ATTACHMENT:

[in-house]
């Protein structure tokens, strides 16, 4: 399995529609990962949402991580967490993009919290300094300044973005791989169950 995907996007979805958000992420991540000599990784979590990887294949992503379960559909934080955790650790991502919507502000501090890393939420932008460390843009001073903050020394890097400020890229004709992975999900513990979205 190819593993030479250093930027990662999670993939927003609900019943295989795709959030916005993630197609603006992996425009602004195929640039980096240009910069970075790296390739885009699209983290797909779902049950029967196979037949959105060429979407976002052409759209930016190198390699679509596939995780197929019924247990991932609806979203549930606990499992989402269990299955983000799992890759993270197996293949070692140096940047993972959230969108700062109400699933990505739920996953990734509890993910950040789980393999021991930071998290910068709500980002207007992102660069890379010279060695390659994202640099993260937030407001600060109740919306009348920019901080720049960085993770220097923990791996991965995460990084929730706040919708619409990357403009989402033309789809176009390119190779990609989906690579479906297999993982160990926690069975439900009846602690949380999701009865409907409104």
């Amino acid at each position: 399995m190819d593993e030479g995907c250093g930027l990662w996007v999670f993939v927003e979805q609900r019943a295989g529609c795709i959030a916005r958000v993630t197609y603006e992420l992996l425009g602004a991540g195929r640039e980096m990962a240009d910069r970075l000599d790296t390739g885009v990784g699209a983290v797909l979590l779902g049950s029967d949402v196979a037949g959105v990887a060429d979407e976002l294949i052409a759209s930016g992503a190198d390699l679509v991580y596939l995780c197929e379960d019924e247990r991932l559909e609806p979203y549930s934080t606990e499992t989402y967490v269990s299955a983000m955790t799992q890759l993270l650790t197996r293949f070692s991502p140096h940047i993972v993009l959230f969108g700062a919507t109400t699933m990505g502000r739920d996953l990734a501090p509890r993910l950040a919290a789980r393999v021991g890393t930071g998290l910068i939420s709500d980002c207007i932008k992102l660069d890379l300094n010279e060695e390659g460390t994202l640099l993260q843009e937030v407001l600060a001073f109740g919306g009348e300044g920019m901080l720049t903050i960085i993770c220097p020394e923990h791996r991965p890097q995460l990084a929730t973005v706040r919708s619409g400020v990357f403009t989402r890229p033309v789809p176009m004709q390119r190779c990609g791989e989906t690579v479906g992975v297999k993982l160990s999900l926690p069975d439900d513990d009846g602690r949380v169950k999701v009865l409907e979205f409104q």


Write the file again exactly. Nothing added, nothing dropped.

[in-house]
């Protein structure tokens, strides 16, 4: 399995529609990962949402991580967490993009919290300094300044973005791989169950 995907996007979805958000992420991540000599990784979590990887294949992503379960559909934080955790650790991502919507502000501090890393939420932008460390843009001073903050020394890097400020890229004709992975999900513990979205 190819593993030479250093930027990662999670993939927003609900019943295989795709959030916005993630197609603006992996425009602004195929640039980096240009910069970075790296390739885009699209983290797909779902049950029967196979037949959105060429979407976002052409759209930016190198390699679509596939995780197929019924247990991932609806979203549930606990499992989402269990299955983000799992890759993270197996293949070692140096940047993972959230969108700062109400699933990505739920996953990734509890993910950040789980393999021991930071998290910068709500980002207007992102660069890379010279060695390659994202640099993260937030407001600060109740919306009348920019901080720049960085993770220097923990791996991965995460990084929730706040919708619409990357403009989402033309789809176009390119190779990609989906690579479906297999993982160990926690069975439900009846602690949380999701009865409907409104």
């Amino acid at each position: 399995m190819d593993e030479g995907c250093g930027l990662w996007v999670f993939v927003e979805q609900r019943a295989g529609c795709i959030a916005r958000v993630t197609y603006e992420l992996l425009g602004a991540g195929r640039e980096m990962a240009d910069r970075l000599d790296t390739g885009v990784g699209a983290v797909l979590l779902g049950s029967d949402v196979a037949g959105v990887a060429d979407e976002l294949i052409a759209s930016g992503a190198d390699l679509v991580y596939l995780c197929e379960d019924e247990r991932l559909e609806p979203y549930s934080t606990e499992t989402y967490v269990s299955a983000m955790t799992q890759l993270l650790t197996r293949f070692s991502p140096h940047i993972v993009l959230f969108g700062a919507t109400t699933m990505g502000r739920d996953l990734a501090p509890r993910l950040a919290a789980r393999v021991g890393t930071g998290l910068i939420s709500d980002c207007i932008k992102l660069d890379l300094n010279e060695e390659g460390t994202l640099l993260q843009e937030v407001l600060a001073f109740g919306g009348e300044g920019m901080l720049t903050i960085i993770c220097p020394e923990h791996r991965p890097q995460l990084a929730t973005v706040r919708s619409g400020v990357f403009t989402r890229p033309v789809p176009m004709q390119r190779c990609g791989e989906t690579v479906g992975v297999k993982l160990s999900l926690p069975d439900d513990d009846g602690r949380v169950k999701v009865l409907e979205f409104q």